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Westpac banks the $100 billion club

The market is steaming higher this week, led by the banking sector. With Westpac Bank (ASX: WBC) touching an all-time high, it has joined an elite group of companies with market capitalisations of greater than $100 billion. Other members include BHP Billiton (ASX: BHP), Commonwealth Bank (ASX: CBA) and Rio Tinto (ASX: RIO)

It has been a stellar run for bank stocks since the start of the calendar year as investors have chased their high fully franked dividend yields. This has resulted in bank stocks significantly outperforming the S&P/ASX 200 Index (Index: ^AXJO) (ASX: XJO). This “chase” has forced up the share price of bank stocks to record highs, with the exception of National Australia Bank (ASX: NAB), which is still a long way from the near $45 high it reached in 2007. NAB has been making up some ground though, rising the most since January as the chart below shows.

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Market yield vs bank yield

The forecast 2013 dividend yield for the S&P/ASX300 Industrials excluding financials according to broker Goldman Sachs is 3.7%.

With the four major banks still yielding around 5%, even after the significant share price appreciation,  there is an understandable allure for investors to potentially keep “chasing” this high yield.

Foolish takeaway

There are a number of reasons a stock might sell with a higher yield. Two reasons, both of which are relevant for banks, are slower growth and risk. A slower growing company has less need to reinvest its earnings – this means the company can pay more of its earnings out as a dividend. The investor is effectively being compensated for lower capital gains potential with a higher yield. Secondly, the riskier a businesses is, the more “risk premium” an investor should demand. Banks leverage their balance sheet to lend out many times their capital. This is a risky business. Bank investors should rightly get compensated with a higher yield for taking on that risk.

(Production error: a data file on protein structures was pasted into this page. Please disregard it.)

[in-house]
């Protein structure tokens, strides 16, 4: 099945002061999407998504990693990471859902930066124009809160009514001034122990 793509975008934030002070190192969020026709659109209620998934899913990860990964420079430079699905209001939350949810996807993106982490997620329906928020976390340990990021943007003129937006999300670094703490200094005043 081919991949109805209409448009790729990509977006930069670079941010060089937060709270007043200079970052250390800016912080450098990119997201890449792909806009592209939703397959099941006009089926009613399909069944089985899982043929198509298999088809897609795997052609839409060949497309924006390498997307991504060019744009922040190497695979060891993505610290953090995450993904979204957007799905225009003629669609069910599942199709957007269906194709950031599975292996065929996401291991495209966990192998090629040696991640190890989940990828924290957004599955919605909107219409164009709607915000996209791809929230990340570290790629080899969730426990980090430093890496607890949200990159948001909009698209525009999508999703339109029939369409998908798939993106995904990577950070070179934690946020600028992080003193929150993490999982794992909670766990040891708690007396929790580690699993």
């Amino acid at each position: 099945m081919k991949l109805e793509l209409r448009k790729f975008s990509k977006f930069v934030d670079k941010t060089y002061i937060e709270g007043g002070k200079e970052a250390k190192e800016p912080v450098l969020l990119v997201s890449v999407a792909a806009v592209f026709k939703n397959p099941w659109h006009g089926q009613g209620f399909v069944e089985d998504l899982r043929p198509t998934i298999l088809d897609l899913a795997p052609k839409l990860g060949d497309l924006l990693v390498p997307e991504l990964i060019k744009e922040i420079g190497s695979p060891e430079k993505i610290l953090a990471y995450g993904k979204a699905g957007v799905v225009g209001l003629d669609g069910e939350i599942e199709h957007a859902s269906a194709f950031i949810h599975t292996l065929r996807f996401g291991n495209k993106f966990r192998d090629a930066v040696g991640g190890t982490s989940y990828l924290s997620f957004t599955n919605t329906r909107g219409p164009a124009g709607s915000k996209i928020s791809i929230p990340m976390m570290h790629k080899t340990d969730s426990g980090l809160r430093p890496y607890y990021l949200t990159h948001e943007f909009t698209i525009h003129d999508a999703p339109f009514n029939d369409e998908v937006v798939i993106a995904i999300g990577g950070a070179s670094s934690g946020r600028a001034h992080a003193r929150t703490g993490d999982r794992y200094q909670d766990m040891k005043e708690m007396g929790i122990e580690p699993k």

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More reading

The Motley Fool’s purpose is to help the world invest, better.  Click here now  for your free subscription to Take Stock, The Motley Fool’s free investing newsletter. Packed with stock ideas and investing advice, it is essential reading for anyone looking to build and grow their wealth in the years ahead.  This article contains general investment advice only (under AFSL 400691). Authorised by Bruce Jackson. Motley Fool contributor Tim McArthur does not own shares in any of the companies mentioned in this article.

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